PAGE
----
Social cohesion may protect against depressive disorders by discouraging deleterious health behaviours,14 15 through the regulation of social norms and protection against daily stressors. The former may modify the social acceptability of these behaviours, while the latter may reduce their likelihood as coping strategies against stress.5 9 Although studies have independently shown that low levels of social cohesion predict harmful health behaviours on one hand, and that smoking and alcohol are risk factors for depressive disorders on the other hand, very few studies have tested whether health behaviours may partially explain the relationship between social cohesion and depression. While Berkman and colleagues have reported that behavioural pathways account for only 20% of the relationship between markers of social capital and health more broadly,5 the role of alcohol drinking frequency and smoking status as potential mechanisms between social cohesion and depression may be especially important for CEE, given the region’s high burden of substance use disorders.16 17
The aim of this paper was to assess the prospective association between social cohesion and elevated depressive symptoms among older adults in three CEE countries, and to explore whether alcohol and smoking mediate this association.
We used data from the Health, Alcohol and Psychosocial factors In Eastern Europe (HAPIEE) project, a population-based urban cohort study conducted in the Czech Republic (six towns), Russia (Novosibirsk), Poland (Krakow) and Lithuania (Kaunas).4 As Lithuania joined HAPIEE at follow-up, we analysed Czech, Russian and Polish participant data. Baseline data collection of adults aged 45–69 years occurred between 2002 and 2005, and recruited 28 945 individuals with response rates ranging from 55% (Czech Republic) to 61% (Russia and Poland). Follow-up data were collected between 2006 and 2008, which successfully re-examined 18 011 participants of the original cohort with response rates of 59% in the Czech Republic, 66% in Russia and 62% in Poland.
Measurements and variables
Depressive symptoms at both baseline and follow-up were employed for the present analysis, along with study covariates at baseline.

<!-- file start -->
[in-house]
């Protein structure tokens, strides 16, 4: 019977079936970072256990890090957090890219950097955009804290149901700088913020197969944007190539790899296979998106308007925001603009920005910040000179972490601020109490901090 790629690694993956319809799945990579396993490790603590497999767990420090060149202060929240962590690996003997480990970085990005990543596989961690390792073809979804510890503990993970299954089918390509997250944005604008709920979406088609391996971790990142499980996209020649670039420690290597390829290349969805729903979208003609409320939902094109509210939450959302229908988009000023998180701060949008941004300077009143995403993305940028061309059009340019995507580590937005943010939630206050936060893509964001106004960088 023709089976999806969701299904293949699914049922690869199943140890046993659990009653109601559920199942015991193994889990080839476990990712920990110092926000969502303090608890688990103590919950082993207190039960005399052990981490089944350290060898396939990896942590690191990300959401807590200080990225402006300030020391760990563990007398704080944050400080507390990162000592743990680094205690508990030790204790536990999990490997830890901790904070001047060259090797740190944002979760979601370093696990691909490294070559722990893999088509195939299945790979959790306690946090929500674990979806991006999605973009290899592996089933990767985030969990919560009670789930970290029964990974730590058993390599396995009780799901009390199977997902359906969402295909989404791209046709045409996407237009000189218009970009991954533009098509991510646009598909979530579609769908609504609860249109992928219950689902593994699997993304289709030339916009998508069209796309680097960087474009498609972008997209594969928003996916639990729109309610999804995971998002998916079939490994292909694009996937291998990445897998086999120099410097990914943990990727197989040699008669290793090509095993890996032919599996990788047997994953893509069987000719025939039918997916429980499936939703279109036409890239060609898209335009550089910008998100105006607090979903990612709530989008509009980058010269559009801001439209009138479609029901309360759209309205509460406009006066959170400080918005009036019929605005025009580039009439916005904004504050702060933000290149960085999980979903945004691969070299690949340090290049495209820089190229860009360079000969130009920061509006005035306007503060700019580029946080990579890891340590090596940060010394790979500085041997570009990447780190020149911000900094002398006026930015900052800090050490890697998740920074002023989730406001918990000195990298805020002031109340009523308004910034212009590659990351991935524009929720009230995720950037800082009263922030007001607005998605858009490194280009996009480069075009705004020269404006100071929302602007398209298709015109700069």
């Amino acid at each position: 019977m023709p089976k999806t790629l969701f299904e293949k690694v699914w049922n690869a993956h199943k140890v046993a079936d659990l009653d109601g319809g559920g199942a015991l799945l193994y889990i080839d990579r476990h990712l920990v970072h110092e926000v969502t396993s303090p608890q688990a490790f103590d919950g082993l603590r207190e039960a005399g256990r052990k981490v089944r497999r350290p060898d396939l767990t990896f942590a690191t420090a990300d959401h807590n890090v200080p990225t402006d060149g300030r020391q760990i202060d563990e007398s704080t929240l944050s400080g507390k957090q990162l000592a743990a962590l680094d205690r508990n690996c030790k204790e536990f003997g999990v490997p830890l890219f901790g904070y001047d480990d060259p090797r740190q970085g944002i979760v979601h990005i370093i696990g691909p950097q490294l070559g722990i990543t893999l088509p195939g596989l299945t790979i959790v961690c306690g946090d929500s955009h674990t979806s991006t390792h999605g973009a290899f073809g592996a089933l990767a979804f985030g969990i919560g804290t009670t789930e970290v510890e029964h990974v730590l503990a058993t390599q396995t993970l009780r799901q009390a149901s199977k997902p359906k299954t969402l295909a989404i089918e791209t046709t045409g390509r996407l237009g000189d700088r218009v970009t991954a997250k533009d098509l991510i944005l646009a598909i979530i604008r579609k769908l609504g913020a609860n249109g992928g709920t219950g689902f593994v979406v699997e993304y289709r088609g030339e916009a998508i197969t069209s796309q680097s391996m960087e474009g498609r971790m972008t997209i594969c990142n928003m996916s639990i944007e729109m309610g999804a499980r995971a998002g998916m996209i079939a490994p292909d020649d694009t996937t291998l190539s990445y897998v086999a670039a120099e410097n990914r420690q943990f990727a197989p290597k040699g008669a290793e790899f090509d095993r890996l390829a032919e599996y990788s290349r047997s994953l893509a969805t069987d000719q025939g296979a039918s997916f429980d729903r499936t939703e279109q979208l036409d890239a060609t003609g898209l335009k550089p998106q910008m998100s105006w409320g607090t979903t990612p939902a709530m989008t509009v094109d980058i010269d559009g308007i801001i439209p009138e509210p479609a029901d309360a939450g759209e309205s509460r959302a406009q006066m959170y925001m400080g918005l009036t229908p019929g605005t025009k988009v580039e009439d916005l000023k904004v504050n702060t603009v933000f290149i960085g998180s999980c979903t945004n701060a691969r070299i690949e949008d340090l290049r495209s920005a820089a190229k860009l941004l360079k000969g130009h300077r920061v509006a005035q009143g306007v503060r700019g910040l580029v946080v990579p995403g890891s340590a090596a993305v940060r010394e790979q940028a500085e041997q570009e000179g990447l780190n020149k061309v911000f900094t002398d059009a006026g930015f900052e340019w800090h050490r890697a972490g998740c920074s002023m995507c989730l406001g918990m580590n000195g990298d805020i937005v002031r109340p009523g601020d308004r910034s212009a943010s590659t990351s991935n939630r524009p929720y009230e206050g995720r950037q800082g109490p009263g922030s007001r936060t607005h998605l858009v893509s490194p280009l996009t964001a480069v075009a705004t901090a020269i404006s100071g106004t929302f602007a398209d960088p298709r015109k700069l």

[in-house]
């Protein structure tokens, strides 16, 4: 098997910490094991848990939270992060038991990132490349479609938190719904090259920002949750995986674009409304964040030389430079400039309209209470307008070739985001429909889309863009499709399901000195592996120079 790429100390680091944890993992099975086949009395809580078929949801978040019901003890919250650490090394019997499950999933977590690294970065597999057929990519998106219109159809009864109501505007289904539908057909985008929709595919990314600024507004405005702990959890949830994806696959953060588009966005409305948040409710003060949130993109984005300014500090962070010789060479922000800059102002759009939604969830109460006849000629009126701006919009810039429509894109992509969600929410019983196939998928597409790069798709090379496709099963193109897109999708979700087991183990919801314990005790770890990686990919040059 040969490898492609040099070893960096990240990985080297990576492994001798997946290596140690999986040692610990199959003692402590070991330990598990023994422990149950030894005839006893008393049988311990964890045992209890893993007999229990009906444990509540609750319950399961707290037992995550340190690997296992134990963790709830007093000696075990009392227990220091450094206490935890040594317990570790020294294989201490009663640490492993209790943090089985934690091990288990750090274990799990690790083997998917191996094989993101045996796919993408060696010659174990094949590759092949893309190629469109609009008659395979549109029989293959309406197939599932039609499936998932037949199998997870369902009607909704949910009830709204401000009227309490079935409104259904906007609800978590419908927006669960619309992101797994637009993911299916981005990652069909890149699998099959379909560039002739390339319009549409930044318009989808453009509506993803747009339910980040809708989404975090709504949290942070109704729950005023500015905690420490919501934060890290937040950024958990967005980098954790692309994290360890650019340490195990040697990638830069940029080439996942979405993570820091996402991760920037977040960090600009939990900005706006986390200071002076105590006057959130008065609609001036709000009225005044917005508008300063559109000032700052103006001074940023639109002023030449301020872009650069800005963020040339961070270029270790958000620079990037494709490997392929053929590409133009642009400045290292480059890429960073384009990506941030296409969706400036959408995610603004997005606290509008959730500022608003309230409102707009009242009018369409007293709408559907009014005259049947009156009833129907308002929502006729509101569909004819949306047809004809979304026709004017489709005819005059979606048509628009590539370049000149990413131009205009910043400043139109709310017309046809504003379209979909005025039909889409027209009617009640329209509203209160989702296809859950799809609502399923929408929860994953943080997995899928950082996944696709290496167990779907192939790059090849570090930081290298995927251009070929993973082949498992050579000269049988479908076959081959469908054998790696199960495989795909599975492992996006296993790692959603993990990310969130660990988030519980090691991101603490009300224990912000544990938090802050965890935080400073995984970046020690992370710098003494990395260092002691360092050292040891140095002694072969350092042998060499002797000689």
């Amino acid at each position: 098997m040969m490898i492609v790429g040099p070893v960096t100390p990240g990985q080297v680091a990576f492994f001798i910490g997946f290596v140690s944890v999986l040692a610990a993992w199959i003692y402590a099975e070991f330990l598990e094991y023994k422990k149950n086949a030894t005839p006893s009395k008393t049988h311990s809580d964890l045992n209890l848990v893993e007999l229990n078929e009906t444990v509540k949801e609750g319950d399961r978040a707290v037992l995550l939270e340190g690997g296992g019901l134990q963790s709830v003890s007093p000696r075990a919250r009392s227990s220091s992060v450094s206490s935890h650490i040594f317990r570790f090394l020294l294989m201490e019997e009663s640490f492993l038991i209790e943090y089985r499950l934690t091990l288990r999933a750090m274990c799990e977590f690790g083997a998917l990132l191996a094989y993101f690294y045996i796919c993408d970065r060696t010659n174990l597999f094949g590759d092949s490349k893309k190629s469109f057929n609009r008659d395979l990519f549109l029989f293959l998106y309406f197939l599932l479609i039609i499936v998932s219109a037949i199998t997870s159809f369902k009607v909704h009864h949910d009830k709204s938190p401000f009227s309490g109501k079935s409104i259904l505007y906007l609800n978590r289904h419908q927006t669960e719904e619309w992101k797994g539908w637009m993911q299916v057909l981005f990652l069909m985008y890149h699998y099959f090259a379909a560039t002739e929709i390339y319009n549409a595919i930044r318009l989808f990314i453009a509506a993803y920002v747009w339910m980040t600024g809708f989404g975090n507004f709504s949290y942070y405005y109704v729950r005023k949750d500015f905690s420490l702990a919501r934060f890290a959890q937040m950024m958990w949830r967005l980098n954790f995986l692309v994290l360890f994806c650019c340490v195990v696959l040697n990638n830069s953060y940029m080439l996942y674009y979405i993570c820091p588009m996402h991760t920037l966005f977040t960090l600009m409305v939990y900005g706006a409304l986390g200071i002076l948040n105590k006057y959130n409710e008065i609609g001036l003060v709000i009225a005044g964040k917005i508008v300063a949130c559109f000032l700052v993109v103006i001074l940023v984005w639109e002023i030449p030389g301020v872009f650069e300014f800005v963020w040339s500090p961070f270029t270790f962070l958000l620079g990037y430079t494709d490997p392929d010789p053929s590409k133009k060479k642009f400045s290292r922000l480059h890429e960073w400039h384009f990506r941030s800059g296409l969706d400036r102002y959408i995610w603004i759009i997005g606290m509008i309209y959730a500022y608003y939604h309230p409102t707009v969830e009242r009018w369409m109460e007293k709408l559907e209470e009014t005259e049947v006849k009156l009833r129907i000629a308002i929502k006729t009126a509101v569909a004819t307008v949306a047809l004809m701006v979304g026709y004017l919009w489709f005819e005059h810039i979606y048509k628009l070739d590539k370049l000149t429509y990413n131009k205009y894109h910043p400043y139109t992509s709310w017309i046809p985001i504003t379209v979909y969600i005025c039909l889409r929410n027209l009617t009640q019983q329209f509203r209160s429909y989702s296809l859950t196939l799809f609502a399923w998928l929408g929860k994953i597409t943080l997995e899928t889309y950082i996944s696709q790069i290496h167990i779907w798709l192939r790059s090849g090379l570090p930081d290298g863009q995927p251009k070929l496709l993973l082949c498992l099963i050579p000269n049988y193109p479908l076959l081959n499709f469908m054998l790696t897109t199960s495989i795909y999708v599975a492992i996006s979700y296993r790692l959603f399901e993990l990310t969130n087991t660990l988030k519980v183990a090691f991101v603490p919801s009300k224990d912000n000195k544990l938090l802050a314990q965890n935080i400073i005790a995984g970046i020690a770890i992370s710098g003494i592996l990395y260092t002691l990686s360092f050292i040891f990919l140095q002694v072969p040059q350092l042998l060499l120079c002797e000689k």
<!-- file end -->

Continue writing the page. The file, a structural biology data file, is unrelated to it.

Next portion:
Depressive symptomatology at follow-up was assessed using the 10-item Centre for Epidemiologic Studies Depression (CES-D) Scale, a shortened version comprising 10 of the 20 items included in the original CES-D 20 Scale.18 19 The CES-D Scale is designed to measure self-reported depressive symptoms in the general population.20 Czech, Russian and Polish language versions of the scale have been found to perform well in each intended country.21–23 The CES-D 10 has been found to have excellent screening properties for major depression in older adults, and has sufficiently identified depressive cases as those diagnosed by clinicians.24 The CES-D 10 measured whether 10 specific symptoms were experienced ‘for much of the time’ during the past week with yes (1) or no (0) response options. After deriving CES-D scores (ranging from 0 to 10) from these responses, the recommended cut-off was used to classify participants with a score of 4 or higher as having elevated depressive symptoms at follow-up.24
Social cohesion was measured using a 5-item scale asking participants: (i) whether they felt safe in their neighbourhoods during the day, (ii) during the night, (iii) whether their neighbours would help them if needed, (iv) whether there was trust among neighbours and (v) whether they trusted their neighbours. Responses were collected on a five-point Likert Scale ranging from 1 (‘never’) to 5 (‘always’). Internal consistency of the scale was considered acceptable according to Cronbach’s alpha (α=0.76). Item responses were summed to generate a score ranging from 5 to 25, whereby higher scores reflected higher levels of social cohesion. Social cohesion scores were analysed using z-scores and grouped by high (21–25), medium (18–20) and low tertiles (5–17).